Blogger Sarah Bean Thompson

Homemade Interactive Play Stations to Invite Imaginary Play

I recently attended a training given by two of my amazing co-workers about their fantastic homemade interaction play stations. Once I saw what Emily and Kelly had created, I was inspired to try it out at my branch and I knew I had to share their creativity with others! Emily & Kelly: We noticed in our interactions with children in both our storytimes and outreach visits that when we asked an open-ended question that required them to use their imaginations children would either not answer or respond with “I don’t know.” So we started looking for ways to introduce pretend play to spark their imaginations. We also wanted to demonstrate to parents the importance of pretend play and the ability to provide the same types of learning opportunities at home without having to invest in expensive toys.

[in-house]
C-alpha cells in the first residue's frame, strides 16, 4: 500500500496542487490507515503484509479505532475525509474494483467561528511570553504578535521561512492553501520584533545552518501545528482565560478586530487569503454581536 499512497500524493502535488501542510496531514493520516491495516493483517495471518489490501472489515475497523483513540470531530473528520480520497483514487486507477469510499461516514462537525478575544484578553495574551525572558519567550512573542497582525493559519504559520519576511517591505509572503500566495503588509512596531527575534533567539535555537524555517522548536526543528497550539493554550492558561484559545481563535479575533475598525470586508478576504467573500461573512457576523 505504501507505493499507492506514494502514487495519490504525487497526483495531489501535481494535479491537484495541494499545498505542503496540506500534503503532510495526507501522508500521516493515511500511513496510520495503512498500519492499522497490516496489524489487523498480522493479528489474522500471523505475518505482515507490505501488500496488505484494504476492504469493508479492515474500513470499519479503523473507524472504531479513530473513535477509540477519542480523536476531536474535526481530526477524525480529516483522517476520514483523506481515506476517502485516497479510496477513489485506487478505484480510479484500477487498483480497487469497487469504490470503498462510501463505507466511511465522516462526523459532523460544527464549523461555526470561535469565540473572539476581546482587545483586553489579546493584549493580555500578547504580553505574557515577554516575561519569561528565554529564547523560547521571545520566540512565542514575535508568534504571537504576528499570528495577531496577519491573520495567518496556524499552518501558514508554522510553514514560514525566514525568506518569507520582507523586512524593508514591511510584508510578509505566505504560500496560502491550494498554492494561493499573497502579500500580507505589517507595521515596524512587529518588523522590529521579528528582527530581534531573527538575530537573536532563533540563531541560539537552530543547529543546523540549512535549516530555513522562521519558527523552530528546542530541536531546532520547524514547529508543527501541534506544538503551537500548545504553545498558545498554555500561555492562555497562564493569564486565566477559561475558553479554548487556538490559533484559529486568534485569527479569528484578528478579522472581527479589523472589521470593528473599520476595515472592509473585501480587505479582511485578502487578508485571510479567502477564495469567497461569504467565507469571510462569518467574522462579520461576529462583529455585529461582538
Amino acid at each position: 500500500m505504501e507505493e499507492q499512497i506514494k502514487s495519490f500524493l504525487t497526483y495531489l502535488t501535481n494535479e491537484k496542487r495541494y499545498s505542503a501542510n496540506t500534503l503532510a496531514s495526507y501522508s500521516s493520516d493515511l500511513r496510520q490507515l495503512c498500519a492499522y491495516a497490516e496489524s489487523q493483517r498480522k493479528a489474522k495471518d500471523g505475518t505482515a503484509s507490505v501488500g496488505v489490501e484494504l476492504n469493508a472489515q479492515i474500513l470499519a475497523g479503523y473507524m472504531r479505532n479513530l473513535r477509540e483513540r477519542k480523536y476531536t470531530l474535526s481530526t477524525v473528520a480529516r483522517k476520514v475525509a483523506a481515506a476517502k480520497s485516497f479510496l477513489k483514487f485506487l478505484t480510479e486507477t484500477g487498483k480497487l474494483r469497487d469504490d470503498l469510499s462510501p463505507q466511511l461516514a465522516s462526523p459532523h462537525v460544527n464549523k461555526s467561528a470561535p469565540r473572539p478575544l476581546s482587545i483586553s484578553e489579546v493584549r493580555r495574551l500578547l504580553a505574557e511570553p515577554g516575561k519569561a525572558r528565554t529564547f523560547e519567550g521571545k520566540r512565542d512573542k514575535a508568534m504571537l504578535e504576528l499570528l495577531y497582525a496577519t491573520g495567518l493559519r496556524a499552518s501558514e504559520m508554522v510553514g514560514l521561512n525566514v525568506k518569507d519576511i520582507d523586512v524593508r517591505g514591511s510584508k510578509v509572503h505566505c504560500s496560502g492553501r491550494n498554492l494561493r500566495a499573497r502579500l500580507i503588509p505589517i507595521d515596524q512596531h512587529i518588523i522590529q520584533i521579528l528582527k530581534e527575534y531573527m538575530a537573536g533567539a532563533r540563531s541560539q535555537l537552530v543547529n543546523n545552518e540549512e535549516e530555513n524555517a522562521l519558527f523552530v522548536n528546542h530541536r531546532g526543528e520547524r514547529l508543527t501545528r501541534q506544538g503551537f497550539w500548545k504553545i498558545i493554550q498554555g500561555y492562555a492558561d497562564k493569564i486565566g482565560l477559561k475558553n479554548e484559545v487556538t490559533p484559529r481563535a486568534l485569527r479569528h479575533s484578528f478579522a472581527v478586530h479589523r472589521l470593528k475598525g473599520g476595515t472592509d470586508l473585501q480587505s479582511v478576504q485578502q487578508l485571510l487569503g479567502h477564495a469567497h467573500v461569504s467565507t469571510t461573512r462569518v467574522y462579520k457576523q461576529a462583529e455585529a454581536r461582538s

Blogger Jonathan Dolce

Children in Crisis: Literacy brings Hope

Supporting Detained Children It’s little wonder that on ALSC’s listserv that the topic of supporting children caught up in a web of immigration policy came up.  Frankly, it’s in the youth services librarian’s DNA.  We do all we can every day for every child who walks through our library’s doors.  And for those we encounter in our outreach efforts, we do that much more.  It is not an unreasonable leap that librarians nationwide would want to get library materials and services to detained children. Why Literacy Behind Bars is so Important Before we delve into efforts by REFORMA and other non-profits and NGOs, the question that you need to be ready for is simply “why?” If children are being detained, whatever the circumstance, literacy is integral – key – to their chances for success. Here’s your top-5 why’s and ALL of these are about kids right here: 2/3 of students…

ALA Annual 2018

STEAM-y Library Programs at #alac18